Japanese whisky sales are soaring like never before. Even though Japan has been producing whisky for over 100 years, it is only in the last eight years or so that Japanese whisky has seen unprecedented growth in popularity in the global whisky market, becoming a worthy challenger to the dominance of Scotland.
It was Jim Murray who kickstarted the craze for Japanese whisky in 2014 when he named Yamazaki Sherry Cask 2013, made by beverage giant Suntory, as the best whisky in the world in his influential Whisky Bible. Since then whisky from Japan has been winning awards and accolades, gaining the status of world-beater.
The fact that Japanese whisky is in extremely short supply makes this premium liquid very sought-after and also very expensive. It is nearly impossible to get hold of a bottle of age-statement Japanese whisky these days.
What is more easily available, however, is the non-age variant, two of which were launched last year in India by Beam Suntory. These are the Yamazaki Distiller’s Reserve Single Malt and Hibiki Japanese Harmony Blended Whisky from the House of Suntory, the most recognizable and quintessential Japanese whisky brands in the world that any whisky aficionado will swear by.
The House of Suntory is Japan’s oldest malt whisky distillery and also the most highly-awarded, having won “Distiller of the Year” award four times. Built in 1923 by Shinjiro Torii, the founding father of Japanese Whisky, its portfolio includes two single malt whiskies: Yamazaki– the pioneer of Japanese Single Malts and Hakushu; a single grain whisky: Chita and two blends: Hibiki and Suntory Whisky Toki.
Hibiki, meaning echo in Japanese is a premium blended whisky brand that was introduced in 1989, to commemorate Suntory’s 90th anniversary. The one launched in India is the no-age-statement Japanese Harmony, a blend of Japanese malt and grain whiskies from Yamazaki, Hakushu and Chita. Presented in the brand’s 24-faceted bottle representing the Japanese seasons, it will hopefully redefine your concept of blended whisky. It is approachable, floral and fruity with notes of orange peel, a touch of peach and a hint of white chocolate.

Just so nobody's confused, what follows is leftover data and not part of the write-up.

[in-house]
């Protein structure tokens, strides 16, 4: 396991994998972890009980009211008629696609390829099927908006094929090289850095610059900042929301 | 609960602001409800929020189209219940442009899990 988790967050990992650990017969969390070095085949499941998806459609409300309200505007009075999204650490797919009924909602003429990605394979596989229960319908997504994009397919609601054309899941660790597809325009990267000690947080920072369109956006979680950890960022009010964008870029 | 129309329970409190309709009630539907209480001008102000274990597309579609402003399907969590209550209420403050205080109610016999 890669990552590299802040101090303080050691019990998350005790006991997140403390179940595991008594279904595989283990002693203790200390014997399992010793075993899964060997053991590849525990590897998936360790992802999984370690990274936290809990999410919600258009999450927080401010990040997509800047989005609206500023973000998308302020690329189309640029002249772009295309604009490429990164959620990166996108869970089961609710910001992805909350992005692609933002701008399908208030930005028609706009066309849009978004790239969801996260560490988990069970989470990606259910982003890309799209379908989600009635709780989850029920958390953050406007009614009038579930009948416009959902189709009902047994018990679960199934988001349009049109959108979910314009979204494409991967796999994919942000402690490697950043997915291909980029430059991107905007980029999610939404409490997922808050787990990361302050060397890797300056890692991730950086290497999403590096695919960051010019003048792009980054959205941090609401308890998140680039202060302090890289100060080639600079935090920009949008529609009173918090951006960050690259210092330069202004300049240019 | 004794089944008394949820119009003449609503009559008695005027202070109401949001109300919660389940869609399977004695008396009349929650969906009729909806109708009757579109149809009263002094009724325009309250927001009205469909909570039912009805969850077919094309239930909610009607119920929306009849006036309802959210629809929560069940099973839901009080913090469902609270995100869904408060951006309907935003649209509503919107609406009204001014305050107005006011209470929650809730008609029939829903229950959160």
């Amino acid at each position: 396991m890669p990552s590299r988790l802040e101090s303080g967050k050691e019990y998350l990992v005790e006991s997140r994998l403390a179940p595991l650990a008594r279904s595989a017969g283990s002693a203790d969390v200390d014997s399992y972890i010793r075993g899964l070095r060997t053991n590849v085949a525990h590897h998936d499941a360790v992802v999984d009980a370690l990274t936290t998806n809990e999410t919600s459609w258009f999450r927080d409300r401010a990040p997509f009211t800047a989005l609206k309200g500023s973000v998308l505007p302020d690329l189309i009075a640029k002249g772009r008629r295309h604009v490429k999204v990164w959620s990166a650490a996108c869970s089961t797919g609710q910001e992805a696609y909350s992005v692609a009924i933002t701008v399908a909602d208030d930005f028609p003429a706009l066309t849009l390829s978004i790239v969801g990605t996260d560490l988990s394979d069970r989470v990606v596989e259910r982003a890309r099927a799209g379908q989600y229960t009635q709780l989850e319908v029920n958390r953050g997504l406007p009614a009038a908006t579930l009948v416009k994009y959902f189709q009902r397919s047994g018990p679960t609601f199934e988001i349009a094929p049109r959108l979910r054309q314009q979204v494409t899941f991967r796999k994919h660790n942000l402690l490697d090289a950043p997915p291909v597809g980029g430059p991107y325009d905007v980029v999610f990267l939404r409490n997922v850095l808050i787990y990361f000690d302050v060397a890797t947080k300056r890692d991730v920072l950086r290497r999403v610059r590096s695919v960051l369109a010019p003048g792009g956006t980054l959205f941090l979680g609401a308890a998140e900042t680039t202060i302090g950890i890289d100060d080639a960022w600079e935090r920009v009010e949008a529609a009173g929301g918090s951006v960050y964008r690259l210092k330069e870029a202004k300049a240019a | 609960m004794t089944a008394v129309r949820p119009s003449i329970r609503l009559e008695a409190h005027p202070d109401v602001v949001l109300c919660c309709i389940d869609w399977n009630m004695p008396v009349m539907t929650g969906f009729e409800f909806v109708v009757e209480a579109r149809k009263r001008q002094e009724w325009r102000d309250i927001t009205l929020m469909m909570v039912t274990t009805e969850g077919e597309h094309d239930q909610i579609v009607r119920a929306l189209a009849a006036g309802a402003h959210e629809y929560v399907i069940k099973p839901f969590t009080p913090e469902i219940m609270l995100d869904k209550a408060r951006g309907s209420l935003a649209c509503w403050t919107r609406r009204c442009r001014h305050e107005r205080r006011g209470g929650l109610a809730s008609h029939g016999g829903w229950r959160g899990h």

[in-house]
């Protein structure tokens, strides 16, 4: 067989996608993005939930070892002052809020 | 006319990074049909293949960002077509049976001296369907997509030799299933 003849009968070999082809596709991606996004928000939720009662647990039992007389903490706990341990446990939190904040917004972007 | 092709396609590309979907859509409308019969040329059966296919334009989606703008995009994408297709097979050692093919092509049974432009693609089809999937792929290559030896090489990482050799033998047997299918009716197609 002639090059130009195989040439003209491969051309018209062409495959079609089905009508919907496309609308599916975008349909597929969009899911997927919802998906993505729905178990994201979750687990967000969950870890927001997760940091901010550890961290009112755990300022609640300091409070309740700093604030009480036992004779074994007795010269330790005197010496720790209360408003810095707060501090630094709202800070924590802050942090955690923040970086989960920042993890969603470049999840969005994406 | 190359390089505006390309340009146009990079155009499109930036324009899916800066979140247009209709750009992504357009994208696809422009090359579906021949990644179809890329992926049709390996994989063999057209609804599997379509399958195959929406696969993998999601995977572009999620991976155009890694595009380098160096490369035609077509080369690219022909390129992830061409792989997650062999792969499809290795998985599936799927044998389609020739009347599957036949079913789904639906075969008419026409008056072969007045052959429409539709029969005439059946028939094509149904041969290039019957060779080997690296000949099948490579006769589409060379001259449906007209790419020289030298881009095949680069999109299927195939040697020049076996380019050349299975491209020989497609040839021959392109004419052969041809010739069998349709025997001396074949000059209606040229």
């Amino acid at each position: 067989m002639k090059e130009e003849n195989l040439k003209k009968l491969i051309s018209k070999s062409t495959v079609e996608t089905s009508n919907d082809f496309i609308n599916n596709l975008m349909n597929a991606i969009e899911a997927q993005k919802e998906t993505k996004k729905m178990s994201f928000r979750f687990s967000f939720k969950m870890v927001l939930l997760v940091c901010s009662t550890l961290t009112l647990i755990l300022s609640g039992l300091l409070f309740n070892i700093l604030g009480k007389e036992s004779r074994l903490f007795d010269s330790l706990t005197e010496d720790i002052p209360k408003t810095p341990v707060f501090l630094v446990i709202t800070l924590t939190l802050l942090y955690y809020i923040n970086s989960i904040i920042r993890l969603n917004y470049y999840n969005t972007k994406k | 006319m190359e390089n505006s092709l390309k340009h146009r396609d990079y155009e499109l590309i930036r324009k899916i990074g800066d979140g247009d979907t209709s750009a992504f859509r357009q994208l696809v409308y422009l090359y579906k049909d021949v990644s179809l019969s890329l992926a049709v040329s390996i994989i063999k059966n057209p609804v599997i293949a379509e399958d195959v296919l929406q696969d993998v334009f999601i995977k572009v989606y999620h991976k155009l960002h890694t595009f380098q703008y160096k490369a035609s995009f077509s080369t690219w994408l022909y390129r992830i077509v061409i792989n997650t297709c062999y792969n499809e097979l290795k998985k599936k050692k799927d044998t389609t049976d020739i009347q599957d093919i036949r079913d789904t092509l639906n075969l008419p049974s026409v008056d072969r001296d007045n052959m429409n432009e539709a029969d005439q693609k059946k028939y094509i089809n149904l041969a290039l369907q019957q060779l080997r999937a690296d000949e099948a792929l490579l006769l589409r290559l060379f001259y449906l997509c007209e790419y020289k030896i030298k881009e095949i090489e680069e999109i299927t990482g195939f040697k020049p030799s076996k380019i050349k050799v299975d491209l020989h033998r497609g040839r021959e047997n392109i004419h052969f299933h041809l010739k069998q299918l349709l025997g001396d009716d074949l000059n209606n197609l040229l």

Yamazaki is Suntory’s best-selling single malt. Their core bottles include the 12 and 18- year-old, along with special releases such as sherry cask and bourbon cask finishes. Yamazaki is aged in sherry casks made of Spanish oak and Japanese Mizunara oak, which gives it a cherry nose. The Yamazaki Distiller’s Reserve launched in India is mild with fresh fruit and Mizunara (Japanese oak) aroma.
It is the Japanese pursuit for perfection which makes their whisky so special. Japanese value nature and this is reflected in the whisky-making process. The four things that stand out are the richness of Japanese nature, the unique climate, distinctive seasons and soft water.
The water used in the making of most Japanese whiskies comes from the melting snow from Mt. Fuji. This purity of water and the warmth of the Japanese summers creates a different flavour profile for Japanese whisky, compared to Scottish whisky and also imbues it with a lot of complexity. The fact that it is warmer in Japan in summers than it is in Scotland leads to a difference in taste.
People like Shinji Fukuyo, the legendary master blender at House of Suntory, have spent their entire lives perfecting the art of crafting the perfect whisky. For them, it is more than a career. In the words of Shinji Fukoyo, who was in India for the launch, “Every creation is a new journey to achieve the exquisite balance of subtlety, refinement and complexity that is the hallmark of all Suntory whiskies“.
Japanese whisky is rich in character. At the same time, it is lighter, delicate and mellower in style than other whiskies, making it an exotic alternative to single malt scotch. It is approachable to newcomers and is food-friendly because in Japan whisky is often consumed with meals with water or soda.
Next time you go whisky shopping look for Hibiki and Yamazaki because these are some of the finest drams in the world.
By: Lavina Kharkwal
This article was first published in Vol-6 Issue 3 of The Luxury Collection Magazine (Digital Edition)